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Bone Abstracts (2013) 2 OC7 | DOI: 10.1530/boneabs.2.OC7

ICCBH2013 Oral Communications Biology (6 abstracts)

The PPP6R3/LRP5 locus influences lean mass in children of different ethnic background and highlights pleiotropic effects and muscle–bone interactions

Carolina Medina-Gomez 1, , Denise Heppe 2, , Karol Estrada 1, , Albert Hofman 2, , Yi-Hsiang Hsu 4 , David Karasik 4 , Vincent Jaddoe 2, , M Carola Zillikens 1 , Andre G Uitterlinden 1, & Fernando Rivadeneira 1,


1Department of Internal Medicine, Erasmus MC, Rotterdam, The Netherlands; 2The Generation R Study Group, Erasmus MC, Rotterdam, The Netherlands; 3Department of Epidemiology, Erasmus MC, Rotterdam, The Netherlands; 4Hebrew SeniorLife and Harvard Medical School, Boston, Massachusetts, USA. *Winner of New Investigator Award

Aim: Lean and bone mass have considerably high phenotypic and genetic correlations with a shared heritability estimate ranging between 30 and 40% in adults. A genome-wide association study (GWAS) on total body lean mass and a bivariate GWAS on lean mass and BMD were ran in a cohort of children to identify genes with pleiotropic effects on muscle mass and peak bone mass attainment.

Methods: Subjects are part of the Generation R study, a prospective multiethnic birth cohort in Rotterdam, The Netherlands; we included 4096 children (mean age=6.2, S.D.=0.50 years) with total body DXA measurements (GE-Lunar iDXA) and genomewide genotyping (Illumina 660K). The univariate and bivariate GWAS were adjusted for age, sex, height, fat percent and 20 genomic principal components using bivariate PLINK. A P<5×10−8 was considered genome-wide significant (GWS).

Results: Genomic inflation factors were close to unity indicating adequate correction for stratification. In the univariate analysis we identified a GWS association with lean mass (β=0.13, P=2.9×10−8) for a SNP mapping to 11q13.2, in the PPP6R3/LRP5 locus. The SNP explained 0.8% of the variation in lean mass and was nominally significantly associated with BMD (β=0.10, P=7.6×10−5) explaining 0.4% of BMD variation. The association with lean mass was reduced after additional correction for bone mineral content (β=0.08, P=0.001), explaining 0.2% of the phenotypic variance. In the bivariate GWAS this SNP was also associated at GWS level (P=4.8×10−8) showing positive correlations of the bivariate trait with both lean mass (0.96) and BMD (0.68).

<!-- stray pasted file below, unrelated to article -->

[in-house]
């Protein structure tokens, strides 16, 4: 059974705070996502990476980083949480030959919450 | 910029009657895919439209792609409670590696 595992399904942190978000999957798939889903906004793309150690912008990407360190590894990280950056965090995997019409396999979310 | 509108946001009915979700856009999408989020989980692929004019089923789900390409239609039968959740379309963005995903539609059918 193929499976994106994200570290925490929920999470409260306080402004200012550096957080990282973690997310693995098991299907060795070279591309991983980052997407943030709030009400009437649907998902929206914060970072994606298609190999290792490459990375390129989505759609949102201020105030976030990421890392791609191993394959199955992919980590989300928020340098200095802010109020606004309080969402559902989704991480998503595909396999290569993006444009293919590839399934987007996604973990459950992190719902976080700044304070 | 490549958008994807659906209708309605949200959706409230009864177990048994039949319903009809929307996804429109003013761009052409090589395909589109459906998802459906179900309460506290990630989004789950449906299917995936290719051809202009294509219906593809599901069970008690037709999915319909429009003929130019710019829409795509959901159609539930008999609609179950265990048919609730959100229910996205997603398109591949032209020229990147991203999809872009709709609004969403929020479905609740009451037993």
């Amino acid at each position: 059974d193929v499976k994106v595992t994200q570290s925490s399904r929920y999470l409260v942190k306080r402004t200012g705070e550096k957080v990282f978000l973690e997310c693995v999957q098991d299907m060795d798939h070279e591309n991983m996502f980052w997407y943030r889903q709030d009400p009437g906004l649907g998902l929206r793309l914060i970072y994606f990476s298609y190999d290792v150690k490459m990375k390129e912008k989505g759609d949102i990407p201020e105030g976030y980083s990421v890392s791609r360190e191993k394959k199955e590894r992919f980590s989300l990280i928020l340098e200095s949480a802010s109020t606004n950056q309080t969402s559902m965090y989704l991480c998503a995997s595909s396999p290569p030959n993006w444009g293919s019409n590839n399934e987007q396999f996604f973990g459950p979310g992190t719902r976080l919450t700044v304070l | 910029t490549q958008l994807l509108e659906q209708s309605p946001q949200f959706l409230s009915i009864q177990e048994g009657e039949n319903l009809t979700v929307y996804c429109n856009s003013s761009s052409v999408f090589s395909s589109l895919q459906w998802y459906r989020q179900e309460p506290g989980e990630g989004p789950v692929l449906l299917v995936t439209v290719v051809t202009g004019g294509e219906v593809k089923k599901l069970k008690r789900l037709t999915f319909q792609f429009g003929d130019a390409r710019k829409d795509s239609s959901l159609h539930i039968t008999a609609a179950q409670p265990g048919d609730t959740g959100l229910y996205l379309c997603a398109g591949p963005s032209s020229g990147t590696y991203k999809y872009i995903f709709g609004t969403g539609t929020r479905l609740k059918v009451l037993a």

Conclusion: While LRP5 (an ubiquitously expressed gene member of the Wnt signaling pathway) is known to play a key role in bone mechanosensing with GWAS showing association with BMD and fracture in elderly adults; we showed that genetic variation in the PPP6R3/LRP5 locus exerts pleitropic effects on muscle mass and peak bone mass acquisition of children. Given the high regional LD it is difficult to establish from which gene the GWAS signal is arising. PPP6R3 is a gene of unknown function ubiquitously expressed across tissues among others in bone and muscle. Replication in additional children cohorts is underway while the exact same SNP has been found associated at genome significant level in a bivariate GWAS of bone strength and lean mass in two large consortia of adult individuals. Such pleiotropic effects on muscle mass and BMD observed in children are still evident later in life.

Volume 2

6th International Conference on Children's Bone Health

Rotterdam, The Netherlands
22 Jun 2013 - 25 Jun 2013


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